That's why it's called Science Fiction and not Future History. And even the best make mistakes :-)

Sure, but in the case of Clarke, he is (or used to be) lauded as a visionary, and in some of his non-fiction writings (some passages in "The Lost Worlds of 2001" come to mind) he even congratulates himself on getting predictions right - so pointing out things he did not get is fair game, more so than in the case of other science fiction writers. (Said in a good-natured way: I am actually a Clarke fan, and as a teenager read almost every story by him I could lay my hands on...)

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MacroRodent
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Re: Tape?

The Analyzer contained just short of a million vacuum tubes

It is fascinating how even Clarke failed to foresee the advances in electronics and digital technology. In "Earthlight" (1955), on an observatory set on the Moon sometime in the 2100's, they still make astronomical photographs the old way, chemically, and one character actually observes this is one area where electronics will never take over... The transistor had already been invented in 1947, which was before "Superiority" was written (1951).

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Give us encrypted camera storage, please – filmmakers, journos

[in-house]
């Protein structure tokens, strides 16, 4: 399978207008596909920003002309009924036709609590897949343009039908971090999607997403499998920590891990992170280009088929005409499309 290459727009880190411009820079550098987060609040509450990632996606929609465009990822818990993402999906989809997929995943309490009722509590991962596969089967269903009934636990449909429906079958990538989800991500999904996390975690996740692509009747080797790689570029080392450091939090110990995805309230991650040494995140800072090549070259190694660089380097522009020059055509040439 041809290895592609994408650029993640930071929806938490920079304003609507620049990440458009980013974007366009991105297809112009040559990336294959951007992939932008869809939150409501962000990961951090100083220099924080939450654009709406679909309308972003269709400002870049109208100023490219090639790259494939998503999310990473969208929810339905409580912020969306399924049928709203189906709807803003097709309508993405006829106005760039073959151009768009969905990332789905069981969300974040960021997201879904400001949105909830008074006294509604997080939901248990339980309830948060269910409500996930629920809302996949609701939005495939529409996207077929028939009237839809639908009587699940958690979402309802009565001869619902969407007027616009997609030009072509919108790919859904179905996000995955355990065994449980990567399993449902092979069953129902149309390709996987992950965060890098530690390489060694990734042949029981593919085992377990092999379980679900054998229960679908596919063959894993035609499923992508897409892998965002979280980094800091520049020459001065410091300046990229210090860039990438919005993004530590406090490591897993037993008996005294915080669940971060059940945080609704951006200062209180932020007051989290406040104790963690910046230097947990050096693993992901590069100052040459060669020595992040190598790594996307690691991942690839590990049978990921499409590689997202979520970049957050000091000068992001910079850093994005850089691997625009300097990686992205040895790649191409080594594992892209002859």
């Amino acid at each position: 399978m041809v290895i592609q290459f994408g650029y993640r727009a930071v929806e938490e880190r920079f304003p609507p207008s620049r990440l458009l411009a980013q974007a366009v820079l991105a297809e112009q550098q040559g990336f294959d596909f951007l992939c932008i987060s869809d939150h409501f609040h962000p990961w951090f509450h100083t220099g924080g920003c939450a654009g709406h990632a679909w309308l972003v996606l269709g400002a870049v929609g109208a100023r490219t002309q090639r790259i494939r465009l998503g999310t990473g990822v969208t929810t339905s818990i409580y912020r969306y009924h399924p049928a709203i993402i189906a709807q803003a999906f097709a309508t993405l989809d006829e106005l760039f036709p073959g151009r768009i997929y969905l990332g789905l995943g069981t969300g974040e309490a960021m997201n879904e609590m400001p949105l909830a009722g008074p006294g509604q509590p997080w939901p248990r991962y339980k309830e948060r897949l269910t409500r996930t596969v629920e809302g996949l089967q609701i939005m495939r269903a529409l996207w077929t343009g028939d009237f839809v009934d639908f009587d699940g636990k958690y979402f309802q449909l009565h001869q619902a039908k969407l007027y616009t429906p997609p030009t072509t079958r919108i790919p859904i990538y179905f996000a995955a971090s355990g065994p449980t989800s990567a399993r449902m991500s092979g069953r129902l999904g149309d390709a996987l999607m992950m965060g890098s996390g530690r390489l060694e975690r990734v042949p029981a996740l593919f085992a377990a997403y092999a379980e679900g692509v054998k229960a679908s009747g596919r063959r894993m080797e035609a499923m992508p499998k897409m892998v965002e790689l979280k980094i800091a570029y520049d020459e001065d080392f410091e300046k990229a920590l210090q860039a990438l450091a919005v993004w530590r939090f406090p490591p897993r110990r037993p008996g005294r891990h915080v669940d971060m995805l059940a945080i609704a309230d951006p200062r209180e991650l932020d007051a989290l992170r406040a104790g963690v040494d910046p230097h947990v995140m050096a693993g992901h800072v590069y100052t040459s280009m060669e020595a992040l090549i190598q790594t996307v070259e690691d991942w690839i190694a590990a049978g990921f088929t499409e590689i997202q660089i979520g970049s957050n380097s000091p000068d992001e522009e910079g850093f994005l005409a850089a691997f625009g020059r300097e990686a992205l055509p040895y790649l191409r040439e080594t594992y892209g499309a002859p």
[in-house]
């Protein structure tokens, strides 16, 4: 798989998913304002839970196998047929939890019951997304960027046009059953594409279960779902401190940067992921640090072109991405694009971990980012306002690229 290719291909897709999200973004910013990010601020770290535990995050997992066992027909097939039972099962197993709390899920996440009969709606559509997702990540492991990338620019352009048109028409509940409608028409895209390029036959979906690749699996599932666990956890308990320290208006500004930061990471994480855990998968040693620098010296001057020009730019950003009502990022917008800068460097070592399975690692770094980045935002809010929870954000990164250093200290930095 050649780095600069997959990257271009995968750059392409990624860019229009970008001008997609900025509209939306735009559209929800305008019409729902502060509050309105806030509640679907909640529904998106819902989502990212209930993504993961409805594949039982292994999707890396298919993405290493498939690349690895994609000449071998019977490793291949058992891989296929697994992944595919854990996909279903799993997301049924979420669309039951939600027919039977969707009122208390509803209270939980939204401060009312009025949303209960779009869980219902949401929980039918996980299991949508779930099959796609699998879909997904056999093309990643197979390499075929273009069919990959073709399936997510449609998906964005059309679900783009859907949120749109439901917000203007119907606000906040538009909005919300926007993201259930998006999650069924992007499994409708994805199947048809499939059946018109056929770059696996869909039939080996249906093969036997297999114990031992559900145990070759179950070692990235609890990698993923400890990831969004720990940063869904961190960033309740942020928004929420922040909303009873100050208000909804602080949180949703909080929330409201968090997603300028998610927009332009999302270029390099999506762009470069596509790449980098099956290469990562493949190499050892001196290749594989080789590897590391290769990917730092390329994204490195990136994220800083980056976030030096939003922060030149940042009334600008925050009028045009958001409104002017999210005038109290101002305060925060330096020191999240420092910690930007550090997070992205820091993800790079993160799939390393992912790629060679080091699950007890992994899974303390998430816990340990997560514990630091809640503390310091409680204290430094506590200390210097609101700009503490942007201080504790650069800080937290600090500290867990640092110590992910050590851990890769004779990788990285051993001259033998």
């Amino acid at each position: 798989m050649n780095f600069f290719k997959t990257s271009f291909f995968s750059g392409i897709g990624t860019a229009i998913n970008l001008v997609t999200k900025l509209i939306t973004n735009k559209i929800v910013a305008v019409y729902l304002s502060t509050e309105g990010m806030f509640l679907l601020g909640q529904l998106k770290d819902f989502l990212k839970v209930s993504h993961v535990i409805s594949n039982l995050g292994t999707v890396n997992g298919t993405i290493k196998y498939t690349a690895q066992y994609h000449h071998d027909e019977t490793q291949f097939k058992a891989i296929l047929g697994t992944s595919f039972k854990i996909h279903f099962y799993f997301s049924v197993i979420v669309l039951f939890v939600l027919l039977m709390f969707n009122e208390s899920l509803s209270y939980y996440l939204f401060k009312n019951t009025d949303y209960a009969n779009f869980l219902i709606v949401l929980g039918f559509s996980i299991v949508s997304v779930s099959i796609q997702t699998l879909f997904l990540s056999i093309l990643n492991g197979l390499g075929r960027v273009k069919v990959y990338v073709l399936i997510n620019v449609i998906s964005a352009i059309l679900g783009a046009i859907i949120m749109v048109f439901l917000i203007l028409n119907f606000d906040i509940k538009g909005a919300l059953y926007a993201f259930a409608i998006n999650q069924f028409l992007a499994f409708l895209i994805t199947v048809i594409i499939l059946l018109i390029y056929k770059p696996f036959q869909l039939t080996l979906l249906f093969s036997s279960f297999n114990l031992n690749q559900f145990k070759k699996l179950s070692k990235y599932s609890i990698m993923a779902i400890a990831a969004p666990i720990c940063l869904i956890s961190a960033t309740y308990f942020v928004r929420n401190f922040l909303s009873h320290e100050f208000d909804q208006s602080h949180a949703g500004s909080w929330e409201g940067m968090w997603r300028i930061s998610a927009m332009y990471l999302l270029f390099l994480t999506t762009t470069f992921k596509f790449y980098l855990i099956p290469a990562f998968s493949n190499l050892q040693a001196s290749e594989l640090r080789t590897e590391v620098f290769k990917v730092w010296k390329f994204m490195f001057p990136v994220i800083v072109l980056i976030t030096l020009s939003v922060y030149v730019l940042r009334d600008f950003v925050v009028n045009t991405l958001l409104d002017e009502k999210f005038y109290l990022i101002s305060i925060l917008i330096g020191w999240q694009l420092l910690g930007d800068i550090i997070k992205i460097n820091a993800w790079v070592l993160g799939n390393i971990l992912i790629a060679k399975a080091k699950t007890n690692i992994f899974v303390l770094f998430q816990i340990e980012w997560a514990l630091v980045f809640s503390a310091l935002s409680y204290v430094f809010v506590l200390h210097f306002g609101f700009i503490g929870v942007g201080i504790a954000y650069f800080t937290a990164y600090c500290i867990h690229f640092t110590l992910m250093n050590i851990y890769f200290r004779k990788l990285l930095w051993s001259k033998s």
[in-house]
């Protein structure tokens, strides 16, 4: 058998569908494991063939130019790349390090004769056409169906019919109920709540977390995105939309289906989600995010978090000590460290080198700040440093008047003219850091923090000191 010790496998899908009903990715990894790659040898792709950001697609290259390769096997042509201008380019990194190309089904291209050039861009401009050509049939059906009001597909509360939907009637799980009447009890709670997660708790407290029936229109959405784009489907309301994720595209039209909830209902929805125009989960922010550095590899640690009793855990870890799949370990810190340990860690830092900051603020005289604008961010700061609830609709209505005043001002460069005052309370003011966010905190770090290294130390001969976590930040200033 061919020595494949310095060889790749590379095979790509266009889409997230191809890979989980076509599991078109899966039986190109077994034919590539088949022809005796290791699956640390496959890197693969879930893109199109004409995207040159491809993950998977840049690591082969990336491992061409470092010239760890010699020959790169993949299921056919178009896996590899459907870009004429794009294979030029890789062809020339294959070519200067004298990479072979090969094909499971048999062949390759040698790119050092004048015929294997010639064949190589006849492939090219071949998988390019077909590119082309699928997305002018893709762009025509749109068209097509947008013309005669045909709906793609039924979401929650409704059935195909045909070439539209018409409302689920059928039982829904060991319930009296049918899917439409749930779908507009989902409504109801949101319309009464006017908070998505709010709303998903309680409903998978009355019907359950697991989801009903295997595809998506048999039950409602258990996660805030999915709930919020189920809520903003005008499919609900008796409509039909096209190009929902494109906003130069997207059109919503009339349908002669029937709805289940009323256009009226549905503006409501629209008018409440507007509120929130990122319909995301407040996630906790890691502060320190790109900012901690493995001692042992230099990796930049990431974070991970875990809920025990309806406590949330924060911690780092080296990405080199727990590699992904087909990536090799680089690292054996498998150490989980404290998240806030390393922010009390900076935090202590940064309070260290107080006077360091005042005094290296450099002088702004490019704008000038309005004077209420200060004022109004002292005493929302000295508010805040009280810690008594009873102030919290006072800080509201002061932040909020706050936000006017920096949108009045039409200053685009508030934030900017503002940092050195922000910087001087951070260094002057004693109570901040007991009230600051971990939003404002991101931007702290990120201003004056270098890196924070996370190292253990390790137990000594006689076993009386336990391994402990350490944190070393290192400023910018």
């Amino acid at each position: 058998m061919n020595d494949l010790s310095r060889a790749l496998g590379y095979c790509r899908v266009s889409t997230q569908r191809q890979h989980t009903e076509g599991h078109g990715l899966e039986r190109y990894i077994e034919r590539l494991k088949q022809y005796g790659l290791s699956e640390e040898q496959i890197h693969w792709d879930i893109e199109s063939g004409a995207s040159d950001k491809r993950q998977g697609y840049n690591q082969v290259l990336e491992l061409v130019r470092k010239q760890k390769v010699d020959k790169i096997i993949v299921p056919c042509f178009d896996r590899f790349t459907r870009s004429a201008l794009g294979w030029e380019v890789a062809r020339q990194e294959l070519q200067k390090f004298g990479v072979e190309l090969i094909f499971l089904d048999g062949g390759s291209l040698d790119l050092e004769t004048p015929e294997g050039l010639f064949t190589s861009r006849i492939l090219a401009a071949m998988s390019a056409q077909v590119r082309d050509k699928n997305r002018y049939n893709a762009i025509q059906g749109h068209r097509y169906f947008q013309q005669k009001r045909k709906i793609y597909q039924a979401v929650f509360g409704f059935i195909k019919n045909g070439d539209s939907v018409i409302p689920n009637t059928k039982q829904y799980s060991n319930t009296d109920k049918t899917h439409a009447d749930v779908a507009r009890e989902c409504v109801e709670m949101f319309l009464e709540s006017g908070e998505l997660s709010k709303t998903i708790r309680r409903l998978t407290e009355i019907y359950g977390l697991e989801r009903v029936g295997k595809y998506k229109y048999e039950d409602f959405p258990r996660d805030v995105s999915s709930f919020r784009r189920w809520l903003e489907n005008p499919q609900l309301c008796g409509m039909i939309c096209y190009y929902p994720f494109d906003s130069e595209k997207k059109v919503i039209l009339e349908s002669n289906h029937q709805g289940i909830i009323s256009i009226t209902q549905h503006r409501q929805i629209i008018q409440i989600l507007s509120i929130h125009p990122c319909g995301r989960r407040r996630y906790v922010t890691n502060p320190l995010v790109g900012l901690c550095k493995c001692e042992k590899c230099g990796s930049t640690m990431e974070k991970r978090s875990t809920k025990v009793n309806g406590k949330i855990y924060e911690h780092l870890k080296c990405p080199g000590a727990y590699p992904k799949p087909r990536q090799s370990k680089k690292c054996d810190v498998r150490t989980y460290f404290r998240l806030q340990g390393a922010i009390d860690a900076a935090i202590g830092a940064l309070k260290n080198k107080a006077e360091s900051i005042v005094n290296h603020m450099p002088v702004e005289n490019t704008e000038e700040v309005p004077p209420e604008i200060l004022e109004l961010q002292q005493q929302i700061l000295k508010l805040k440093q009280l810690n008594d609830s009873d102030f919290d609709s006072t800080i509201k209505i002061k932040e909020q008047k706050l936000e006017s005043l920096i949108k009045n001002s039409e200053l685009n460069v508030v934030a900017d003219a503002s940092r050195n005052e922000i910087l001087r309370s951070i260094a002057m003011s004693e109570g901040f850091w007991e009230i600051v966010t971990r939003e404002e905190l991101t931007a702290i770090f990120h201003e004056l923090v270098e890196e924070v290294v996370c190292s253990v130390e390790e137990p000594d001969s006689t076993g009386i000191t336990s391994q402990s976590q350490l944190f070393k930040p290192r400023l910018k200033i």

MacroRodent
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Would still be useful

Even if the journalist could sometimes be compelled to reveal the encryption key, the feature could still protect the images if the camera is stolen, or surreptitiously "borrowed" for a while by agents hoping to secretly make a copy of the images.

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A single typo may have tipped US election Trump's way

MacroRodent
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Simple attach was effective

It is interesting how the Gmail security feature of sending an email warning about accesses from unusual locations was subverted by the phishers. I have got some of those when travelling, but now I don't remember if the real ones contain a link to Gmail account information change. If they do, Google should consider removing it, and informing users that they should enter Gmail by explicitly writing the Gmail URL instead.

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Meet Hyper.is – the terminal written in HTML, JS and CSS

MacroRodent
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Toy